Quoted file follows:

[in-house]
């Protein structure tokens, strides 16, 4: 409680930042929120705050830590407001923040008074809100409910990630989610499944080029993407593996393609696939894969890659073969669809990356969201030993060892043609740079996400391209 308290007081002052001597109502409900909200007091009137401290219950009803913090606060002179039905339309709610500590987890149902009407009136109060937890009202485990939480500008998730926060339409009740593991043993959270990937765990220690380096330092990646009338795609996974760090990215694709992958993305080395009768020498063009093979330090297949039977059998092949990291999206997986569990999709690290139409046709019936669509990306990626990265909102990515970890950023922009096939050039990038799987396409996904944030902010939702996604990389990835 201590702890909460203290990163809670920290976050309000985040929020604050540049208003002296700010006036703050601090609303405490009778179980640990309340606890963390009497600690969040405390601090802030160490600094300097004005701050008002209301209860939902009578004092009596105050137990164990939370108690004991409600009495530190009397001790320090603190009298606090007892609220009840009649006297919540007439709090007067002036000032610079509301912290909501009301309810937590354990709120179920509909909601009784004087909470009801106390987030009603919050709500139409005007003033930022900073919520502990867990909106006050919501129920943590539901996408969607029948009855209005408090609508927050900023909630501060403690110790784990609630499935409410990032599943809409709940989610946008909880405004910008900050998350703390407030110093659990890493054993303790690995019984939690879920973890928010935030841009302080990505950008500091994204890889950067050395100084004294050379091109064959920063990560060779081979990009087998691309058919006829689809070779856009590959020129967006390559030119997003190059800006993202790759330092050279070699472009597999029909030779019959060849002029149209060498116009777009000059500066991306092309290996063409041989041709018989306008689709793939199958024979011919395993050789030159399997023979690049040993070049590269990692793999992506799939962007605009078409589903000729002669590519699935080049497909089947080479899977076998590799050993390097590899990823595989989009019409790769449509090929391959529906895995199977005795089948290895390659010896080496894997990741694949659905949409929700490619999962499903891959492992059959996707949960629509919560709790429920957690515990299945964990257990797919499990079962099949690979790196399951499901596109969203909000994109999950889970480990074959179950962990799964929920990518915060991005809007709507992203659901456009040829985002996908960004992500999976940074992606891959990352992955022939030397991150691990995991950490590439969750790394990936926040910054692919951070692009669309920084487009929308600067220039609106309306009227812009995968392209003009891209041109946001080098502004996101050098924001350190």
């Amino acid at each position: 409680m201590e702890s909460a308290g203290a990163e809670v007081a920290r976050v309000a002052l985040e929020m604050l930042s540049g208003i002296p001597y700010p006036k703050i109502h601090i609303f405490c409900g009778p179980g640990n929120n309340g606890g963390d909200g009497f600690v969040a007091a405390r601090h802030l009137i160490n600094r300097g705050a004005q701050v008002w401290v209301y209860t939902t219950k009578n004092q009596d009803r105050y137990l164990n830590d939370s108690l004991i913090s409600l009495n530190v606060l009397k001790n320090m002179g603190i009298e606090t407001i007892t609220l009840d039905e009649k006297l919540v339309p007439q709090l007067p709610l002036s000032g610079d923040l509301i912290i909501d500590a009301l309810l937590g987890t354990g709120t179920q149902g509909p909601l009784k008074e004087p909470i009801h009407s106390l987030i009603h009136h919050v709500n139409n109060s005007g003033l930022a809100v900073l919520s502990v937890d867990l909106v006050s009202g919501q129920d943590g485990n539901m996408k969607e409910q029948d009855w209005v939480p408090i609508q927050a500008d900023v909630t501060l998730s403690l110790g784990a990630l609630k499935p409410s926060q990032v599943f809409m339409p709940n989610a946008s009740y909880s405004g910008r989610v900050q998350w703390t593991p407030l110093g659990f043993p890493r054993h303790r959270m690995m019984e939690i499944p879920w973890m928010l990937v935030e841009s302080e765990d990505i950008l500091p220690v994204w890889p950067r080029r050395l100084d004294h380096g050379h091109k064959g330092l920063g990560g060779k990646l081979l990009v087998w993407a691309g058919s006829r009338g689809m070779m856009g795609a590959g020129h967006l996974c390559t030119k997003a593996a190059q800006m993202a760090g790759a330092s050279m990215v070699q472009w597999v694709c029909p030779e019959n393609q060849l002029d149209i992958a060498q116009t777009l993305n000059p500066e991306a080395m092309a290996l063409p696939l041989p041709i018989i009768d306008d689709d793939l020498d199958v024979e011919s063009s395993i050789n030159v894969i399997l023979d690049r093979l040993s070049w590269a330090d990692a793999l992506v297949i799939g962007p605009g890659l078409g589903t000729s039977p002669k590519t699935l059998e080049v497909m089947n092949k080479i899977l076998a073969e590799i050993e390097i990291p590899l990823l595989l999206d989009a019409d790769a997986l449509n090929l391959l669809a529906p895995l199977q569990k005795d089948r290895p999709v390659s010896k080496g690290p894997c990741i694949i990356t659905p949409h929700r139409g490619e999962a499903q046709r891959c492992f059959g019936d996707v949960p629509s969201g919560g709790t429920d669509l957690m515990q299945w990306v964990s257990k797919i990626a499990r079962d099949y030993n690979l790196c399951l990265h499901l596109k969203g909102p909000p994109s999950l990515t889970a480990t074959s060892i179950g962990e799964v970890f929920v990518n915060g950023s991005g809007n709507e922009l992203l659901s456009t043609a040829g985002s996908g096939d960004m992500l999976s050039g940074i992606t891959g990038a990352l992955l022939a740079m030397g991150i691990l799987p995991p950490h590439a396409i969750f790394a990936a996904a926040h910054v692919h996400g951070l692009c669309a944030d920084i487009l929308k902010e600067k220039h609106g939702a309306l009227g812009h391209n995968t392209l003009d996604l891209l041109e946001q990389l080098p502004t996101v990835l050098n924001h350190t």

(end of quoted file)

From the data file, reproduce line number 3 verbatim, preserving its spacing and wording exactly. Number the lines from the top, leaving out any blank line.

């Amino acid at each position: 409680m201590e702890s909460a308290g203290a990163e809670v007081a920290r976050v309000a002052l985040e929020m604050l930042s540049g208003i002296p001597y700010p006036k703050i109502h601090i609303f405490c409900g009778p179980g640990n929120n309340g606890g963390d909200g009497f600690v969040a007091a405390r601090h802030l009137i160490n600094r300097g705050a004005q701050v008002w401290v209301y209860t939902t219950k009578n004092q009596d009803r105050y137990l164990n830590d939370s108690l004991i913090s409600l009495n530190v606060l009397k001790n320090m002179g603190i009298e606090t407001i007892t609220l009840d039905e009649k006297l919540v339309p007439q709090l007067p709610l002036s000032g610079d923040l509301i912290i909501d500590a009301l309810l937590g987890t354990g709120t179920q149902g509909p909601l009784k008074e004087p909470i009801h009407s106390l987030i009603h009136h919050v709500n139409n109060s005007g003033l930022a809100v900073l919520s502990v937890d867990l909106v006050s009202g919501q129920d943590g485990n539901m996408k969607e409910q029948d009855w209005v939480p408090i609508q927050a500008d900023v909630t501060l998730s403690l110790g784990a990630l609630k499935p409410s926060q990032v599943f809409m339409p709940n989610a946008s009740y909880s405004g910008r989610v900050q998350w703390t593991p407030l110093g659990f043993p890493r054993h303790r959270m690995m019984e939690i499944p879920w973890m928010l990937v935030e841009s302080e765990d990505i950008l500091p220690v994204w890889p950067r080029r050395l100084d004294h380096g050379h091109k064959g330092l920063g990560g060779k990646l081979l990009v087998w993407a691309g058919s006829r009338g689809m070779m856009g795609a590959g020129h967006l996974c390559t030119k997003a593996a190059q800006m993202a760090g790759a330092s050279m990215v070699q472009w597999v694709c029909p030779e019959n393609q060849l002029d149209i992958a060498q116009t777009l993305n000059p500066e991306a080395m092309a290996l063409p696939l041989p041709i018989i009768d306008d689709d793939l020498d199958v024979e011919s063009s395993i050789n030159v894969i399997l023979d690049r093979l040993s070049w590269a330090d990692a793999l992506v297949i799939g962007p605009g890659l078409g589903t000729s039977p002669k590519t699935l059998e080049v497909m089947n092949k080479i899977l076998a073969e590799i050993e390097i990291p590899l990823l595989l999206d989009a019409d790769a997986l449509n090929l391959l669809a529906p895995l199977q569990k005795d089948r290895p999709v390659s010896k080496g690290p894997c990741i694949i990356t659905p949409h929700r139409g490619e999962a499903q046709r891959c492992f059959g019936d996707v949960p629509s969201g919560g709790t429920d669509l957690m515990q299945w990306v964990s257990k797919i990626a499990r079962d099949y030993n690979l790196c399951l990265h499901l596109k969203g909102p909000p994109s999950l990515t889970a480990t074959s060892i179950g962990e799964v970890f929920v990518n915060g950023s991005g809007n709507e922009l992203l659901s456009t043609a040829g985002s996908g096939d960004m992500l999976s050039g940074i992606t891959g990038a990352l992955l022939a740079m030397g991150i691990l799987p995991p950490h590439a396409i969750f790394a990936a996904a926040h910054v692919h996400g951070l692009c669309a944030d920084i487009l929308k902010e600067k220039h609106g939702a309306l009227g812009h391209n995968t392209l003009d996604l891209l041109e946001q990389l080098p502004t996101v990835l050098n924001h350190t």